EXCAMBION, or EXCHANGE. Excambion (a word con-nected with a large class of Low Latin and Romance forms, such as cambium, concambium, scambium, from Latin cambire, and Greek Ka/Afiew or /ca/xTrrav, to bend, turn, or fold) means in Scotch law the exchange of one heritable subject for another. Its meaning is extended by Lord Stair (Inst., i. 14, 1) to every case of exchange or barter, the permutatio or innominate contract (Datur res ut vicissim res detur) of the civil law, about which a fierce controversy raged between, the Proculian and Sabinian schools, as to whether it was truly a sale or a separate contract. Both schools used to quote the words of Homer, " And thence, too, wine was got by the long-haired Achaeans, some bartering it for bronze, and others the glistening steel, some hides, and some the cows them-selves, and some again slaves." This Roman contract was not constituted by consent, but by a formal stipulation ; it did not pass the property of movables, if the seller had not a title; and it was liable to be rescinded on proof of great inequality. In each of these features it has been modified by the modern law of most European states. Erskine says (Inst.,in. 3, 13), "This doctrine (of property not passing apart from title) may be equitable if directed Dnly against the party himself and his heir; but there could be little security in the commerce of movables if it were extended against a singular successor who had bona fide bought the subject from the party after the exchange." In other points, such as the risk of a subject being destroyed, or the remedies on breach of contract, permutation of mov-ables falls under the same rules as sale. The feudal lawyers amused themselves by discussing what name should be given to a contract in which the consideration consisted partly of money. They called it sale where major pars in pretio quam in re permutata. In the more limited sense of the exchange of heritable subjects, this contract received from the feudal law some advantages not given to sale. Thus, the burdensome right of the superior called protimesis, or pre-emption, did not apply to ex-cambions. The decuriones, or town councils, of the imperial municipio, were allowed to excamb, although they could not sell, the town-lands; and so with regard to church lands, the fundus dotalis, and other subjects partly withdrawn from commerce, excambions, but not sales, were permitted. Sovereigns, too, were allowed to excamb parts of the royal domain, although, as may be seen from the Scotch annexation and dissolution statutes of the 16th century, it required special authority to feu or alienate such subjects. The modern Scotch excambion may consist in the exchange of any heritable subjects whatever, e.g., a patronage or, what often occurs, a portion of a glebe for servitude. The older form of an excambion was in separate dispositions by each " copermutant," as Pothier calls him, in favour of the other, or sometimes mutual charters, each party becoming in turn vassal and superior. And according to the Leges Burgorum, c. 55, where lands or houses in burgh were exchanged, the form of delivering sasine consisted in the apertio and ciausio of the door, or the passing out and in of the parties respectively, each of whom gave two pennies (duo nummi) to the bailie. But this early form was soon superseded by one contract of excambion (originally drawn by Gilmour and Nisbet, and preserved in the MS. Style Book of Bain of Pitcarly) con-taining both dispositions, and proceeding generally on the narrative that the parcels of land excambed lie remote from or at least discontiguous to the mansion-house or the principal estate, and, being intersected by the lands of the other party, form a run-rig possession. This contract gives to each party a sufficient narrative of his own title to the lands he is disponing, and it provides, although the law implies this in every express excambion, that on eviction the contract and sasine shall be void and null, and that immediate " recurrency " or regress be given brevi manu to the lands which were excambed by the party evicted. Such real warrandice, as it is called, affects excambed land in the hands of singular successors who have purchased bona fide, and hence it is often provided that notice of any action of eviction shall be given to the excamber or his heirs. This exceptional severity reminds one of the civil law which distinguished between sale, where delivery of possession with warrandice against evic-tion was sufficient performance by the seller, and exchange, where an absolute title of property must be given. Writ-ing, however, is not, by the law of Scotland, essential to an excambion. Chiefly in favour of the class of cottars and small feuars, and for convenience in straightening marches, the law will consider the most informal memoranda, and even a verbal agreement, if supported by the subsequent possession. The power to excamb was gradually conferred on entailed proprietors. The Montgomery Act, which was passed in 1770, to facilitate agricultural improvements, per-mitted 50 acres arable and 100 acres not fit for the plough to be excambed. This was enlarged by the Rosebery Act in 1836, under which one-fourth of an entailed estate, not including the mansion-house, home farm, and policies, might be excambed, provided the heirs took no higher grassum than £200. The power was applied to the whole estate by the Ruth erf urd Act of 1848, and the necessary consents of substitute heirs are now regulated by the Entail Amendment Act of 1875.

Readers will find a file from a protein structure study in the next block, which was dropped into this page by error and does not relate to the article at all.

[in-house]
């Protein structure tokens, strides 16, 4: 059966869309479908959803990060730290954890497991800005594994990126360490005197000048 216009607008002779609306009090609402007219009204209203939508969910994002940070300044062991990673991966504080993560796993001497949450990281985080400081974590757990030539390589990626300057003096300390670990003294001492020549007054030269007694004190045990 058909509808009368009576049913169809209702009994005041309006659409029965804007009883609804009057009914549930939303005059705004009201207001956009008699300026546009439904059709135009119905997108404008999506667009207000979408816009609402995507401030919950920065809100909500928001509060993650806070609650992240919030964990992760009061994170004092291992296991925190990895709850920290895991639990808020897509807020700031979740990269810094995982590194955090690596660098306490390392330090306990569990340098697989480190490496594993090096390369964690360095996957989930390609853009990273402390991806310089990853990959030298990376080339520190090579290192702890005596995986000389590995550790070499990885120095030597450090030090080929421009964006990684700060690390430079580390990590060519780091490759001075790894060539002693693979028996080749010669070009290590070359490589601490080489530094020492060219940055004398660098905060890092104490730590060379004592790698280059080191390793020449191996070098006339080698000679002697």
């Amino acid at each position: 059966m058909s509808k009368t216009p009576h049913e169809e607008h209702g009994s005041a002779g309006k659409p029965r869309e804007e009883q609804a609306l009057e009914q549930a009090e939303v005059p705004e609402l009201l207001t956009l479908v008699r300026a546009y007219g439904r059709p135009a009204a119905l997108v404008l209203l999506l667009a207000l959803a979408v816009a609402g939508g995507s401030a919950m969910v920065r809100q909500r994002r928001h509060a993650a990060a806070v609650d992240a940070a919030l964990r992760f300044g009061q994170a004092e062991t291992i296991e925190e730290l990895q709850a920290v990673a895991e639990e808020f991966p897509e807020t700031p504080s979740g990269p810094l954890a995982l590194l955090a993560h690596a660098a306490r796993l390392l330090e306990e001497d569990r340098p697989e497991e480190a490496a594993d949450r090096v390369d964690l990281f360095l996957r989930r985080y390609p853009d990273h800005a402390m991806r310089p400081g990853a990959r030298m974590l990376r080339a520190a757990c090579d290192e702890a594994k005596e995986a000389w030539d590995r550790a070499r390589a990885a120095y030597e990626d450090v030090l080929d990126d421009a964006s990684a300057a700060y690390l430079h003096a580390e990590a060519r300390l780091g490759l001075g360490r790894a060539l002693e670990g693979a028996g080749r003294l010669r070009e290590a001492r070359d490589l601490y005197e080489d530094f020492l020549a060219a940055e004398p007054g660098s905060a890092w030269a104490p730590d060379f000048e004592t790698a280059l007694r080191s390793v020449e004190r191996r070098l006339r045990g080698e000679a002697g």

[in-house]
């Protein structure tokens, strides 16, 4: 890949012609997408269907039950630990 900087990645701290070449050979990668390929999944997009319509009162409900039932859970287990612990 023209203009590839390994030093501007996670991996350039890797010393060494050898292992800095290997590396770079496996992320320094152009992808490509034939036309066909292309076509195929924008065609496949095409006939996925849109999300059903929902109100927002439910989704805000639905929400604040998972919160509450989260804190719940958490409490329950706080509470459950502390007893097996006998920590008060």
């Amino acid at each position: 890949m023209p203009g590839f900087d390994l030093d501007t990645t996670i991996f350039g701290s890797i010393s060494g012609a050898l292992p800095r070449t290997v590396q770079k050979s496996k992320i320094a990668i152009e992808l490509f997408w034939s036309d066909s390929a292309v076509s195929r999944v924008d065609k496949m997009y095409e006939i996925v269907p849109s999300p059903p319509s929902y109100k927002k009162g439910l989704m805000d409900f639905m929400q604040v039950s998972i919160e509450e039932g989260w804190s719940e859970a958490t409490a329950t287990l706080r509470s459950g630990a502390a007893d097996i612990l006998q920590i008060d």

Exchange, in English law, is defined as the mutual grant of equal interests, the one in consideration of the other. The peculiarities of this very ancient common law conveyance or assurance were(1) equality of estates, not in value or in subject matter, but in legal right of owner-ship ; (2) the use of the word exchange (excambium, e.g., in Domesday book, hanc terram cambiavit Hugo, &c.); (3) that, though formal delivery of seisin was not required, possession or entry was required to complete the transaction by mak-ing it notorious: (4) that, in the case of incorporeal heredita-ments, and where the lands lay in different counties, a deed was required ; (5) an implied condition of re-entry on the lands of him whose title failed (Coke on Littleton, 50 a ; Blackstone by Sweet, ii. p. 323), the liability to re-entry affecting an alienee, but the right to re-enter being personal to the exchanger and his heirs. This condition, how-ever, did not long survive the statute Quia emptores ; and exchanges are now generally effected by mutual conveyances with the usual covenants for title, which the Act 8 and 9 Vict. c. 106 declares not to imply any condition, whether the word " exchange " be used in the testatum or not. Ex-changes are also very frequently made, by order of the in-closure commissioners, under the various Acts of Parliament for the inclosure, exchange, and improvement of lands, from 8 and 9 Vict. c. 118 to 31 and 32 Vict. c. 89 (see Cooke On Inclosures). In these cases, the property taken is simply impressed with the title of the property given in exchange. So also statutory exchanges are made under the Acts for the Sale and Exchange of Charity Estates, the Chari-table Trust Acts, from 16 and 17 Vict. e. 137 to 32 and 33 Vict. c. 110, which now apply to Eoman Catholic charities, formerly under 23 and 24 Vict. c. 134. There are also statutes enabling ecclesiastical corporations to ex-change, with the approval of the church estate commis-sioners. Powers of exchange are generally given to trustees under English settlements, and these are exercised by revo-cation of the original uses and appointment of new uses, all ancillary powers being given by implication under 23 and 24 Vict. c. 145 (see Davidson's Precedents in Conveyancing, vols, ii., iii., and v.).
In what may be called international conveyancing, the exchange of territories is accomplished by treaties, of which there is no fixed style. A well-known example is Art. XII. of the Treaty of Nimeguen, " Les terres en-clavées seront exchangees contre d'autres qui se trouveront plus proches et à la bienséance," &c. The Italian duchies and islands have very frequently been exchanged. Thus, in the Quadruple Alliance of 1720, Philip V. exchanged a reversionary title to Sicily for a reversionary title to Sardinia. The exchange of prisoners in war is often regulated by documents called cartels, which specify a certain agreed on value for each rank of prisoners. The transference of prisoners is often carried out by cartel ships, which, though prohibited from carrying cargo or passengers, are entitled to certain privileges. It was in the 17th century that this practice (which seems to have been unknown to Grotius) superseded the older one of ransom at the end of the war.
See Wheaton's Elements of International Law, Lawrence's edition, p. 590, and App. A. in Robinson's Adm. Pep., vol. iii. The early law of military exchange will be found discussed by Albericus Gentilis, De Jure Belli, cap. xvi., "De permutationibus et liberationibus." (W. C. S.)